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Unruptured intracranial aneurysms (UIAs) are increasingly discovered and preventive interventions increasingly performed; from 2000 to 2010, rates of coiling have exploded (14-fold from 0.3 to 4.3 per 100 000 American Medicare beneficiaries).1 The problem is that no one knows whether preventive interventions do more harm than good. During the same period, rates of subarachnoid hemorrhage (SAH) also increased from 20 to 25 per 100 000.1 Questioning the merit of preventive interventions is long overdue, but once questions are raised, how to properly address them?
On the surface, one reasonable answer is to try to identify patients for whom treatment would be indicated and separate them from patients for whom treatment would be futile or harmful. The idea makes sense, provided we proceed with the right methods. The core problem starts when a ‘natural history’ approach is employed. This method had noble beginnings, with the observation of animals and plants by Aristotle and Pliny the Elder,2 ,3 but it has now disappeared from all other domains in medicine, except ours. The most recent product of this approach is the PHASES scoring system, which proposes ‘a risk prediction chart to guide clinical decisions’.4 ,5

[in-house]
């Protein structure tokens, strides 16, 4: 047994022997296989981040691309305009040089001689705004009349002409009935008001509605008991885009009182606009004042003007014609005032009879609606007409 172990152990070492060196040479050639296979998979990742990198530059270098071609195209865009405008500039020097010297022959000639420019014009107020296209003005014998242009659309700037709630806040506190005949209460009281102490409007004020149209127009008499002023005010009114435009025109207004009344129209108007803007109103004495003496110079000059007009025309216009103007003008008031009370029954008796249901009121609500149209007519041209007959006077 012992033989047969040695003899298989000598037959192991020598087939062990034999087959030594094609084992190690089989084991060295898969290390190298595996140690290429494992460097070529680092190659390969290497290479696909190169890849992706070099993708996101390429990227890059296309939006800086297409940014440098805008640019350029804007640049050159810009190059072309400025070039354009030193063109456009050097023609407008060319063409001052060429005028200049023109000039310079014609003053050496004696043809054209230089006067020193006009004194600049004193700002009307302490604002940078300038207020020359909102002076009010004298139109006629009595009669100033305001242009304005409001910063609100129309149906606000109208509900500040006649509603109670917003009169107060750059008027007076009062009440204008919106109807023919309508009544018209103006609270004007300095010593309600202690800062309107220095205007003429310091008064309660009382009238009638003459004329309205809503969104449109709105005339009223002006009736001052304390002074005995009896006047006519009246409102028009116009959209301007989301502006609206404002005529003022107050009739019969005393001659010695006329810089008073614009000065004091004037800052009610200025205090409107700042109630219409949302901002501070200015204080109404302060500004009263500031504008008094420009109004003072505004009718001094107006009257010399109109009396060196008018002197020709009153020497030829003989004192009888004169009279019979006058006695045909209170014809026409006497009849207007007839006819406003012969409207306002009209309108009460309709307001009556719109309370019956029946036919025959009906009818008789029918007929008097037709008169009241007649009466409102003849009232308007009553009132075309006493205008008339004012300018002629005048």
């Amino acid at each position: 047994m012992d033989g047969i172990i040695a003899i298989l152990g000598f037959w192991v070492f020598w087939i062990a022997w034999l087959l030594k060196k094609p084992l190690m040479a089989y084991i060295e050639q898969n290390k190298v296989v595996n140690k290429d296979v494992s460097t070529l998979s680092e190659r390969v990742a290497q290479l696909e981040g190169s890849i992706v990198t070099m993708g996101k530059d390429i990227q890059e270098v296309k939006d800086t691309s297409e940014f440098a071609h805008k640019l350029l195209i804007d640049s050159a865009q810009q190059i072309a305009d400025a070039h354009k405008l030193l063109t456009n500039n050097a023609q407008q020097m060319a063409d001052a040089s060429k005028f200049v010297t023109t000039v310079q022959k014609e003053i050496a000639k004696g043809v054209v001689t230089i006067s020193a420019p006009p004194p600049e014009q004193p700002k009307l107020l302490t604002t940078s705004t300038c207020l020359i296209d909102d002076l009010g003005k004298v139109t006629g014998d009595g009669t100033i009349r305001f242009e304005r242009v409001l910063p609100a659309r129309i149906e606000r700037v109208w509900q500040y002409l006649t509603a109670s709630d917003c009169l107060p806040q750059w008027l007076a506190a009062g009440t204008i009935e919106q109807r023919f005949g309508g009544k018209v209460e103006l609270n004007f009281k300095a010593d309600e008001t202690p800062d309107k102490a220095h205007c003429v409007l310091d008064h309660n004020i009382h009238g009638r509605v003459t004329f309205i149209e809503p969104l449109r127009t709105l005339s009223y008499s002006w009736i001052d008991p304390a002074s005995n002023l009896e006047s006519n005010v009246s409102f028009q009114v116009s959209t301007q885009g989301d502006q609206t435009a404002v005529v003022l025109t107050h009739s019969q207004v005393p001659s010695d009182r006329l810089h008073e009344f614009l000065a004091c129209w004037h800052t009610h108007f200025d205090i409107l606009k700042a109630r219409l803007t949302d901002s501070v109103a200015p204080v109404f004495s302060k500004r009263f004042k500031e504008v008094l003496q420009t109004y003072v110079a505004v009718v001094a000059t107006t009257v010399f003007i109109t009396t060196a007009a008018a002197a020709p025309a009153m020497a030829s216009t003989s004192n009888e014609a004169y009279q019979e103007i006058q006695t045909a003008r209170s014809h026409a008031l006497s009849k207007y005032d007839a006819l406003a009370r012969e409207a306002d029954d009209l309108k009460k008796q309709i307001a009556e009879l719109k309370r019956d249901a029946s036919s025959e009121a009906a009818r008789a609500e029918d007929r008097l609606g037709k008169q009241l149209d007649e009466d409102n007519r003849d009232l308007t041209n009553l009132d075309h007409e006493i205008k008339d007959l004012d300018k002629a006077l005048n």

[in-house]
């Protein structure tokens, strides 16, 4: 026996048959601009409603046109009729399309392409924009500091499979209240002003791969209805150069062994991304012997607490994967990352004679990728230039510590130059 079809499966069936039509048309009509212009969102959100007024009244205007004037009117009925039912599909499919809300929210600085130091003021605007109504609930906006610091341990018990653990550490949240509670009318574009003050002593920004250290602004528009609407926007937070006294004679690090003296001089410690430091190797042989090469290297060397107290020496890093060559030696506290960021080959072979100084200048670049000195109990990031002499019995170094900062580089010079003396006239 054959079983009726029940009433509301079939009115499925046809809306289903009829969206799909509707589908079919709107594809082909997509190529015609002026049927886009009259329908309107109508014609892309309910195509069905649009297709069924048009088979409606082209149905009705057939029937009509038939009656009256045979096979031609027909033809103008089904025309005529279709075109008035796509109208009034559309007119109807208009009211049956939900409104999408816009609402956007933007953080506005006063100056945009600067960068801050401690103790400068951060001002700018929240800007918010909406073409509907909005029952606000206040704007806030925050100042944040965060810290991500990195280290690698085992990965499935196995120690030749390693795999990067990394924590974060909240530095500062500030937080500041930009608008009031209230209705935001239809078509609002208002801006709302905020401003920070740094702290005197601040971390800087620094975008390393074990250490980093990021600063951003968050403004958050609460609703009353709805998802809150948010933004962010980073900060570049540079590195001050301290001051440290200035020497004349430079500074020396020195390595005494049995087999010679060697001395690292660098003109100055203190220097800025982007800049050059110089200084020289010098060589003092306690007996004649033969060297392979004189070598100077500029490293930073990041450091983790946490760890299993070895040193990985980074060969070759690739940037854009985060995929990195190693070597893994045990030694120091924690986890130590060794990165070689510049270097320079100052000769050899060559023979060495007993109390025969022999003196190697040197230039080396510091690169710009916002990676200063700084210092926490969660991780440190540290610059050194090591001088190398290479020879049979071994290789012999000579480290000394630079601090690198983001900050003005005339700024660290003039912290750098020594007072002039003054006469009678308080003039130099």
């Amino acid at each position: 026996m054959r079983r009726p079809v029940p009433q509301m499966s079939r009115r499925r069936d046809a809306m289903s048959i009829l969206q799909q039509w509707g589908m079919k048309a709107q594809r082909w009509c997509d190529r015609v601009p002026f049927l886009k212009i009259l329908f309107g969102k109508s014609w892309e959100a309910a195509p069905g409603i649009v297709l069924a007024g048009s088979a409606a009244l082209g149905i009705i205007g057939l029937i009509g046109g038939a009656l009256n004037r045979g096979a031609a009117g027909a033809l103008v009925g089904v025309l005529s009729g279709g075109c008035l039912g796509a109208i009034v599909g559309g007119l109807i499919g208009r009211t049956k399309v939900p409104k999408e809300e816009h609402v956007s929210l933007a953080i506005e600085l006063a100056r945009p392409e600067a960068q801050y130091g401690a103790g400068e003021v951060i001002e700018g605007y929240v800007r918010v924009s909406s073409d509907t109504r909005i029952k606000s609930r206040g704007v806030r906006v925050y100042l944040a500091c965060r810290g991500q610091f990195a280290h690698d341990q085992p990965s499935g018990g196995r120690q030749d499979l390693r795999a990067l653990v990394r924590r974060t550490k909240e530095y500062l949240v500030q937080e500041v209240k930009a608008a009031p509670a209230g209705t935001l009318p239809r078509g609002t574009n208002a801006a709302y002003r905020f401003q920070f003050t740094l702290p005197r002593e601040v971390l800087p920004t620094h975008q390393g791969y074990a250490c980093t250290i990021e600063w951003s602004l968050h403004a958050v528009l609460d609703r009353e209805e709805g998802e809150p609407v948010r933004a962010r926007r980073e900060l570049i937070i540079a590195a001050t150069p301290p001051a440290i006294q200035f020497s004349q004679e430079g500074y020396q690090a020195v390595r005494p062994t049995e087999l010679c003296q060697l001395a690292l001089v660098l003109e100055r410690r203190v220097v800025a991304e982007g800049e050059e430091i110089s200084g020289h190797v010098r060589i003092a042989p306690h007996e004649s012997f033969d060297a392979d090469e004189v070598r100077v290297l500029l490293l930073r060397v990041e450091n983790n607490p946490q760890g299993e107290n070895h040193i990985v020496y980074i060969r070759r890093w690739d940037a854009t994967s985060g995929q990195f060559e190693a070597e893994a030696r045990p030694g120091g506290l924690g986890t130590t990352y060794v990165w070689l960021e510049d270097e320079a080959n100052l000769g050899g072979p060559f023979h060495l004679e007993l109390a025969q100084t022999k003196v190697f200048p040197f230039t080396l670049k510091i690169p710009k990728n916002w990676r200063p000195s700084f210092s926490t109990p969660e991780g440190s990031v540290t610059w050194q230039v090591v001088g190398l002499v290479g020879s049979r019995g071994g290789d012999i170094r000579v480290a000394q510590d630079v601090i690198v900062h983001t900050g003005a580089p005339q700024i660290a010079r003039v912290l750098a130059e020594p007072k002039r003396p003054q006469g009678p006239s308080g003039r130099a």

A fundamental question is whether this approach is scientific or pseudoscientific. Karl Popper attempted to demarcate science from pseudoscience: ‘A theory which is not refutable by any conceivable event is nonscientific. Irrefutability is not a virtue of a theory (as people often think) but a vice’.6 Let's see whether PHASES was designed to be refutable.
Natural history studies have long looked for risk factors for rupture, such as aneurysm …
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